Articles

Wrongful Termination

California workers have rights that prohibit employers from firing them for unlawful reasons. This is true even for an “at-will” employee. The following is a non-exhaustive summary of a few of these protections. A particular employee’s situation must be analyzed on a case-by-case basis by a qualified attorney to determine how federal or California law may apply.

The California Fair Employment and Housing Act (the “FEHA”), California Government Code § 12940(a), makes it unlawful for FEHA-covered employers to terminate an employee because of his or her:

  • Age
  • Race
  • Religion
  • National Origin
  • Ancestry
  • Physical disability
  • Mental disability
  • Medical condition
  • Sex or Gender
  • Marital status
  • Genetic information
  • Gender identity
  • Gender expression
  • Sexual orientation



FEHA also prohibits FEHA-covered employers from terminating an employee because he or she has taken leave, or exercised rights, pursuant to the California Family Rights Act (“CFRA”) or California Pregnancy Disability Leave Law (“PDLL”).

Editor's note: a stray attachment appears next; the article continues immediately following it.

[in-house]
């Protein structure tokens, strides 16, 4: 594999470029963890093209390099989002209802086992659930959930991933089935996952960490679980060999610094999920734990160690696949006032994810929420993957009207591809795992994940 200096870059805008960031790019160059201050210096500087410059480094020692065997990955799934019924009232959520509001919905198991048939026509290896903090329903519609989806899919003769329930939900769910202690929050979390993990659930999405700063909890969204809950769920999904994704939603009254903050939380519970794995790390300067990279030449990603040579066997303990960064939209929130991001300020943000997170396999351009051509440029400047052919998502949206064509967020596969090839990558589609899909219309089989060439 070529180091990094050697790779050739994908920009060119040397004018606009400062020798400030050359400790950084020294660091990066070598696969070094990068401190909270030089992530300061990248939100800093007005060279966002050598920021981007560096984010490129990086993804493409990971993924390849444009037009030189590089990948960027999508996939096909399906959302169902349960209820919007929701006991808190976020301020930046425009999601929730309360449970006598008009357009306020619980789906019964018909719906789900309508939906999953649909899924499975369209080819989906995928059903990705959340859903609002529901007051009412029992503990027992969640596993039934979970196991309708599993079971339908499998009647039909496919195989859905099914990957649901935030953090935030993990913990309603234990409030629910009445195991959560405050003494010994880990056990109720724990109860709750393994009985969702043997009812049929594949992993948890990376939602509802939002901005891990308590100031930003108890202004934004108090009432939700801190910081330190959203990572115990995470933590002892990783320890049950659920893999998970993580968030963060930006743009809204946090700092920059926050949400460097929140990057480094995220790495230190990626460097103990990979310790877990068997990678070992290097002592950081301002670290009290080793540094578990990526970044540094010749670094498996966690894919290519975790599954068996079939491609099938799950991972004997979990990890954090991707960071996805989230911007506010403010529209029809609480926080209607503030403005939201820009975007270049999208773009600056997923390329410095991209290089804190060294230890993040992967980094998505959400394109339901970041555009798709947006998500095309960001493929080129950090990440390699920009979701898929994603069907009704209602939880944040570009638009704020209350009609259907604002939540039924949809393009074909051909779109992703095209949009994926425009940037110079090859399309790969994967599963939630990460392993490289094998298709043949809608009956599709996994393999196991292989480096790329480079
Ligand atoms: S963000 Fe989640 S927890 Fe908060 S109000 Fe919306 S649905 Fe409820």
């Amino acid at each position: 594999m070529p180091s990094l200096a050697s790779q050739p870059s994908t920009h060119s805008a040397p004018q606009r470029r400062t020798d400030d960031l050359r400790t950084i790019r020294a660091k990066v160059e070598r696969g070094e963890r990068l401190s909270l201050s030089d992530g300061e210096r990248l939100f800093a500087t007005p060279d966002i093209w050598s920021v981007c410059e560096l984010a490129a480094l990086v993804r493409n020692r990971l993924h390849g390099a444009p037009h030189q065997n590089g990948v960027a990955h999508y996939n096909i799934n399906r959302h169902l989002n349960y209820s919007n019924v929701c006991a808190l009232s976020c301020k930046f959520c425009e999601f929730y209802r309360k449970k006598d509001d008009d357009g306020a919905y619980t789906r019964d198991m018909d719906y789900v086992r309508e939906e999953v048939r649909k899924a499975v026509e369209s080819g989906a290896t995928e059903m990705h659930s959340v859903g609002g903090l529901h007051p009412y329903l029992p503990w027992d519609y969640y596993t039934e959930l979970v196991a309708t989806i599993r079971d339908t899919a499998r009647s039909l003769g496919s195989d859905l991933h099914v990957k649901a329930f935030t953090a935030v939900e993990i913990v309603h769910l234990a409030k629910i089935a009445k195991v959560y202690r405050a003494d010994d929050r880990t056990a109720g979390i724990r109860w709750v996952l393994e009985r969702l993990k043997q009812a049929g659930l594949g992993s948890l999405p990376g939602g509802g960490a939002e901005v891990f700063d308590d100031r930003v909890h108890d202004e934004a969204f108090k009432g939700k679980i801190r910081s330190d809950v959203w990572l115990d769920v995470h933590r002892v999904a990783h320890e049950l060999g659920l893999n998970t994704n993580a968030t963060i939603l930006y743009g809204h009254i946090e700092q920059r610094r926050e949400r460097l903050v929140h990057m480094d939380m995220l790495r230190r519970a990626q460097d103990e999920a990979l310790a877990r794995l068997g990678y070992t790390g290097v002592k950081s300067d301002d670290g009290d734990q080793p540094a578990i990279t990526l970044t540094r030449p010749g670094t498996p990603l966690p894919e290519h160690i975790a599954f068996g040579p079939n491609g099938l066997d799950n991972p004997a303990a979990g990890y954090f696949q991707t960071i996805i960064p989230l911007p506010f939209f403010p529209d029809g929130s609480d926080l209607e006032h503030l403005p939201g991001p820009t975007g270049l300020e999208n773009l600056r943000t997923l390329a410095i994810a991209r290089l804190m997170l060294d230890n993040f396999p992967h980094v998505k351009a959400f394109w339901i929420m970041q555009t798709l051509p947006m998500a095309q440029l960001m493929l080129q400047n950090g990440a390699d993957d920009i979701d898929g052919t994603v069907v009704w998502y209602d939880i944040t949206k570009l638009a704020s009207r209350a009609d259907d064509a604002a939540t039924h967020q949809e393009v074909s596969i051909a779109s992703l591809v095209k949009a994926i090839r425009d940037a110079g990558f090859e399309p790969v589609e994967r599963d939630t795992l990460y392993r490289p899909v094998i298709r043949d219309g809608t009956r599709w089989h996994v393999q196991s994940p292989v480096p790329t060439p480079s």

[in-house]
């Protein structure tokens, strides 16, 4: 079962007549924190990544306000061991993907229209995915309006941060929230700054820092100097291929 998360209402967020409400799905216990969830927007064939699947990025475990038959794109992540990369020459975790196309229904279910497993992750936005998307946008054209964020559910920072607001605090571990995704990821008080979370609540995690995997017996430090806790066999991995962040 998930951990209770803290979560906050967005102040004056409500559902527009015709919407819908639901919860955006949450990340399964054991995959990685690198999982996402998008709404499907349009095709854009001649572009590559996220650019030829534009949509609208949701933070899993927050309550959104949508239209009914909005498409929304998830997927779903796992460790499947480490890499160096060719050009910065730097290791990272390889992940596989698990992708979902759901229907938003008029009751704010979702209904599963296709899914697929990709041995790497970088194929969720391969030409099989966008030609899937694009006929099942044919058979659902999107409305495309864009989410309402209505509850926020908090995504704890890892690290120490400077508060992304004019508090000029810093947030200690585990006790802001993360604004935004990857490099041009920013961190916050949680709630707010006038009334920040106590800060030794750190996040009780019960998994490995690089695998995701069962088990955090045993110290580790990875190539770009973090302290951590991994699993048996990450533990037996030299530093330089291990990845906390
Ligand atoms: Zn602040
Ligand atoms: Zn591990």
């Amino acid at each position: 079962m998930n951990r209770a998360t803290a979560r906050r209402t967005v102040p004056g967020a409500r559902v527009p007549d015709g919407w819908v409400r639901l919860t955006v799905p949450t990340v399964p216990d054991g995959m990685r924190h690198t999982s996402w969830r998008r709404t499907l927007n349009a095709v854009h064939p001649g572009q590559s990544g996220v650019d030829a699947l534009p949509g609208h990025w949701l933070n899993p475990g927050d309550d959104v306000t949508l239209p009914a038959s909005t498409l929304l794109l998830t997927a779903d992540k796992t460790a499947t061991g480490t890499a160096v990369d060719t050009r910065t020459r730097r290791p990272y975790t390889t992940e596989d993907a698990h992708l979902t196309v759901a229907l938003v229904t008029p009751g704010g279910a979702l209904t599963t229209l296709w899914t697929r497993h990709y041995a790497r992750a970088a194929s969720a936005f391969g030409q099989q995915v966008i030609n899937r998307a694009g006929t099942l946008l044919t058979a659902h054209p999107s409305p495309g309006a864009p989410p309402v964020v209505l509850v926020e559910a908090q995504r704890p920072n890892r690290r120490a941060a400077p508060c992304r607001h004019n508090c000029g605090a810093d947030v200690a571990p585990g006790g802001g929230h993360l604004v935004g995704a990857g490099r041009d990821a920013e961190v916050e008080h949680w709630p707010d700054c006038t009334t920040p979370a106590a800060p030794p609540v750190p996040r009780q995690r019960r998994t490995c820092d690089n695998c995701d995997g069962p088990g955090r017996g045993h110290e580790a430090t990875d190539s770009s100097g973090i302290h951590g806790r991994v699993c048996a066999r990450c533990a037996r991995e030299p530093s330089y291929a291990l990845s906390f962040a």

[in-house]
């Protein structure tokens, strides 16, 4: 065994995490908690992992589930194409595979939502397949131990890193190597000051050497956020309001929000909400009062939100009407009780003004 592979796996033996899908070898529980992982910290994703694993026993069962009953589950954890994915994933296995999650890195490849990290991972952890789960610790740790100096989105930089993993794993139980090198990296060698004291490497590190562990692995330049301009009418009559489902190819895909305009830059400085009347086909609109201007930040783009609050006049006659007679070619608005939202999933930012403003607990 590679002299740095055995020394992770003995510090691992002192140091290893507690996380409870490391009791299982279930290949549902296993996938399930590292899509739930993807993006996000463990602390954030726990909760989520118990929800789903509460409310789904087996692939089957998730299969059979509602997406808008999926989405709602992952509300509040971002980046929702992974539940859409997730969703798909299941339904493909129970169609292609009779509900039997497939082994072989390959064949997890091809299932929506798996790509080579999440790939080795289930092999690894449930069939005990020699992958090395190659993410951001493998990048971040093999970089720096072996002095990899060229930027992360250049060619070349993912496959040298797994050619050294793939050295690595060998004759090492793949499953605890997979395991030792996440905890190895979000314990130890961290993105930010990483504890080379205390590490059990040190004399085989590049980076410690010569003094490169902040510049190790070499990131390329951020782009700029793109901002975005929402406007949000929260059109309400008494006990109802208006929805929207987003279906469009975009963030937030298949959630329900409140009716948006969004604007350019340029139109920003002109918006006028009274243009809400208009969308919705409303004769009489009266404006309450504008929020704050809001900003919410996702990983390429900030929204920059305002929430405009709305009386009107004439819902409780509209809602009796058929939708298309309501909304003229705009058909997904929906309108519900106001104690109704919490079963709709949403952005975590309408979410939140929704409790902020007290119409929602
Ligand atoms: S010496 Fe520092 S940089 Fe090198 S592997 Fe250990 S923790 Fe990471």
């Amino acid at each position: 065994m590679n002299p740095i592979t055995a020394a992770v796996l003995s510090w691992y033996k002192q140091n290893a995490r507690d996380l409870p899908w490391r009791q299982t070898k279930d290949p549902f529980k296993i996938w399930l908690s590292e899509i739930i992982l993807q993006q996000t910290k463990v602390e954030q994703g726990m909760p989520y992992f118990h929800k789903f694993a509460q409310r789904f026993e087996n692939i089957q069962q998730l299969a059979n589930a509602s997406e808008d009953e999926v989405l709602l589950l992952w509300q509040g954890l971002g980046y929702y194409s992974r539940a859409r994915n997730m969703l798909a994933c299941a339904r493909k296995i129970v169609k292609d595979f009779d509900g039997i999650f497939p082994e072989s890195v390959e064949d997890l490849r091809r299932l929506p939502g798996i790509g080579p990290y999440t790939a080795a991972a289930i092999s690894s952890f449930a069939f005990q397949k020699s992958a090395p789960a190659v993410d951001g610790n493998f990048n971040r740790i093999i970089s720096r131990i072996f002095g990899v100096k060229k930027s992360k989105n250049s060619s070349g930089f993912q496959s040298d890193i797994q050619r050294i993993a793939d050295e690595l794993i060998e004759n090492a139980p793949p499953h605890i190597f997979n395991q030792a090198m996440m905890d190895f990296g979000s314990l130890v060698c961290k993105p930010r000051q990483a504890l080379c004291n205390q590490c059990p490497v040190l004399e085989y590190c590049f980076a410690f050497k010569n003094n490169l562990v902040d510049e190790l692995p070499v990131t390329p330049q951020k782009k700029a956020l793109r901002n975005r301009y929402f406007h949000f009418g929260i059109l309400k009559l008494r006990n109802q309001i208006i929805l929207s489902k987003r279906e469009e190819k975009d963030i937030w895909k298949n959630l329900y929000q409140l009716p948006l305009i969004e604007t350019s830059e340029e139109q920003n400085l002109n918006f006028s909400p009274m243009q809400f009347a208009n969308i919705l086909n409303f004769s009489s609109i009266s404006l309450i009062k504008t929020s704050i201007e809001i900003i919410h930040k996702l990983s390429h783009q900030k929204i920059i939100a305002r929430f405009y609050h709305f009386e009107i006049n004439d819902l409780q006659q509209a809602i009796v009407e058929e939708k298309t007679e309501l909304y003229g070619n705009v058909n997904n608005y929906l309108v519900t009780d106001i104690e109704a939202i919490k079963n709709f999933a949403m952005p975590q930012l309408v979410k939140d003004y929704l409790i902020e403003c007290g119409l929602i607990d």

FEHA also contains anti-retaliation provisions that prohibit FEHA-covered employers from terminating an employee who has “opposed any practices” prohibited by FEHA or because the employee “has filed a complaint, testified, or assisted in any proceeding” under FEHA. (California Government Code § 12940(h))

California has “whistleblower” laws that protect employees from being fired for reporting certain unlawful activity including, but not limited to: (1) filing a Department of Labor Standards Enforcement (“DLSE”) complaint or participating in such a proceeding (Cal. Labor Code § 98.6); (2) reporting to a government or law enforcement agency a violation of a state or federal statute, or a violation, or noncompliance with, a state or federal “rule or regulation” (Cal. Labor Code § 1102.5(b)); and (3) workplace health and safety complaints (Cal. Labor Code § 6310).

California has protections against a termination relating to an employee’s jury service or his or her compliance with a subpoena to appear in court to testify. (Cal. Labor Code § 230)

California recognizes the tort of wrongful termination in violation of public policy. This is also known as a “Tameny claim.” Whether or not the activity that caused the termination qualifies as a basis for such a claim is subject to a legal test devised by the California Supreme Court.

Contact our office today to speak with a lawyer if you believe that your employment has been wrongfully terminated.